Document Detail


Ventilation is greater in women than men, but the increase during acute altitude hypoxia is the same.
MedLine Citation:
PMID:  11282389     Owner:  NLM     Status:  MEDLINE    
Abstract/OtherAbstract:
We wished to determine whether the previously reported lower arterial or alveolar P(CO2) in women than men, and in luteal (LUT) compared with follicular (FOL) menstrual cycle phase would persist during normal oral contraceptive use and during early altitude exposure. Ventilation and blood gases were measured at baseline (636 mmHg approximately 5400 ft, 1650 m) and during simulated altitude at 426 mmHg ( approximately 16000 ft, 4880 m), after 1 h (A1) and during the 12th h (A12), in 18 men (once) and in 19 women twice, during LUT and FOL and in 20 women twice while on placebo (PLA) or highest progestin dose (PIL) oral contraceptives. At baseline, Pa(CO2) was significantly higher in men than all women by 3.3 mmHg. When progesterone-progestin (PRO) was elevated in women, Pa(CO2) was significantly lower than in FOL and PLA, but the latter were still significantly lower than men. At altitude the P(CO2) differences between men and women and PRO levels persisted, with PA(CO2) falling by 3.6 and 7.3 mmHg at A1 and A12 in all, indicating an equivalent increase in alveolar ventilation. The mean arterial-end tidal P(CO2) difference was never >2 mmHg in the groups, indicating no VA/Q mismatch related to gender, PRO levels or altitude. All women had higher breathing frequency than men, resulting in greater deadspace ventilation. At altitude, the mean Pa(O2) was approximately 44 mmHg (Sa(O2) approximately 79%) for all, indicating equivalent oxygenation, but alveolar-arterial P(O2) differences were greater in women than men and higher when PRO was elevated. These results show that, relative to men, women have a compensated respiratory alkalosis, accentuated with elevated PRO. However, the ventilation response to acute altitude is the same in women and men.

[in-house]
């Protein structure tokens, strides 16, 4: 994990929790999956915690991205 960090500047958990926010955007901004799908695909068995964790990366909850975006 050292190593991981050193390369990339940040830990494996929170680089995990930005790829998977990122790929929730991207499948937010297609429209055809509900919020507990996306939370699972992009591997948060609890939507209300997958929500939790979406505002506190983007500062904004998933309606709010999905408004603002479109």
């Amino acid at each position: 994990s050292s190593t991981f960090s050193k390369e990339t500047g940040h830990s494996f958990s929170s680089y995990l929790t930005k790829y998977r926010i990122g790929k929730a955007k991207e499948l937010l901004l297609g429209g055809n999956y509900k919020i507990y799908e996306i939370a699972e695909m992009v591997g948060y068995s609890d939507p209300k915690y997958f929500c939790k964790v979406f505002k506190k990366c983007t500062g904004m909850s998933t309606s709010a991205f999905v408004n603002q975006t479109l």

Authors:
J A Loeppky; P Scotto; G C Charlton; L Gates; M Icenogle; R C Roach
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Publication Detail:
Type:  Comparative Study; Journal Article; Research Support, Non-U.S. Gov't; Research Support, U.S. Gov't, Non-P.H.S.    
Journal Detail:
Title:  Respiration physiology     Volume:  125     ISSN:  0034-5687     ISO Abbreviation:  Respir Physiol     Publication Date:  2001 Apr 
Date Detail:
Created Date:  2001-04-03     Completed Date:  2001-06-28     Revised Date:  2009-11-11    
Medline Journal Info:
Nlm Unique ID:  0047142     Medline TA:  Respir Physiol     Country:  Netherlands    
Other Details:
Languages:  eng     Pagination:  225-37     Citation Subset:  IM    
Affiliation:
New Mexico Resonance, C-1, 2301 Yale Blvd SE, Albuquerque, NM 87106, USA. loeppky@unm.edu
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MeSH Terms
Descriptor/Qualifier:
Acid-Base Equilibrium / drug effects
Acute Disease
Adult
Altitude Sickness / physiopathology*
Carbon Dioxide / blood,  physiology
Contraceptives, Oral / pharmacology
Female
Follicular Phase / blood,  physiology
Humans
Luteal Phase / blood,  physiology
Male
Pulmonary Gas Exchange / drug effects,  physiology
Respiratory Physiological Phenomena* / drug effects
Sex Characteristics
Chemical
Reg. No./Substance:
0/Contraceptives, Oral; 124-38-9/Carbon Dioxide

From MEDLINE®/PubMed®, a database of the U.S. National Library of Medicine


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